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 +For a brief second, he had caught a glimpse of another reflection in the mirrors - a stranger, darting past him. A flash of red. Something instinctive, or maybe just the sudden shock of seeing another person in a conspicuously abandoned building, saved his life. He darted away from the figure who lunged out at him, narrowly avoiding the sword thrust aimed straight through his chest.
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 +He inwardly cursed himself as he realised he had sprung in the wrong direction, so that his attacker was now between him and the exit. The figure was covered in too much crimson armour for him to tell whether it was male or female, or even if there was a person in there at all. The visor of its rounded helmet was down and its eyes weren’t visible. It made no sound, even to breathe or show any sign of exertion. The armour itself clanked a little, but not enough, as if the sound was being muted. He was no expert but he was fairly sure that you weren’t supposed to be able to move that fast in plate mail. In a tactical RPG, the figure would only have a movement rate of about four spaces. He didn’t think this was like a tactical RPG. Tactical RPGs were kind of relaxing once you learnt the rules and got into the swing of things, and he was utterly terrified.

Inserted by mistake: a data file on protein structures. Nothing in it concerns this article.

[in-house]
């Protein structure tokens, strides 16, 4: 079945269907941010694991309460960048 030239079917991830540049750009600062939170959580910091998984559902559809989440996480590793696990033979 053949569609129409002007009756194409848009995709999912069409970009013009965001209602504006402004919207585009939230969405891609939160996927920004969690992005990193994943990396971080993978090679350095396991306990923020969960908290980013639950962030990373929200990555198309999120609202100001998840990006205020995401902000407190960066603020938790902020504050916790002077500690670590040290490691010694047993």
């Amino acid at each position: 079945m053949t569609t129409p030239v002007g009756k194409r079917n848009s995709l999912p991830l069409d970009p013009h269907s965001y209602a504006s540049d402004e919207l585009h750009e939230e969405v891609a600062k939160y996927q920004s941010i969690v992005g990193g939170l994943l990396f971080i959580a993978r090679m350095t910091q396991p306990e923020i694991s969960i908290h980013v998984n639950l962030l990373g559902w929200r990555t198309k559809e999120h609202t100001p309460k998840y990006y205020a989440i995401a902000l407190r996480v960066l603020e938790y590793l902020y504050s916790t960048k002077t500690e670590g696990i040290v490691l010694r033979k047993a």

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 +The armoured figure advanced towards him, so relentlessly methodical that it could have been a machine but far too fluid in its movements to be pre-programmed. He thought he saw its eyes glow red with malice, then it attacked again. He barely dove out of the way and its sword struck the mirror hard enough to shatter it. Shards of glass were flung in every direction, showering Cass. He winced at the pain as his arms and legs were lacerated by tiny glass cuts. He managed to shield his face with his right arm before any of the shards went in his eyes, but then he realised with a nauseating surge of panic that he couldn’t see his attacker any more. He tried to turn around, then slipped on the pile of glass and fell to the floor. He scrambled to one corner of the room, where he could at least only be stabbed from the front. Sharp pains told him that he had crawled through some more glass to reach there. Opening his eyes and taking a deep breath, he saw that he was looking straight into the impassive gaze of the armoured killer, whose sword was brandished aloft, ready to swing down like the pendulum of fate’s clock and take his head off.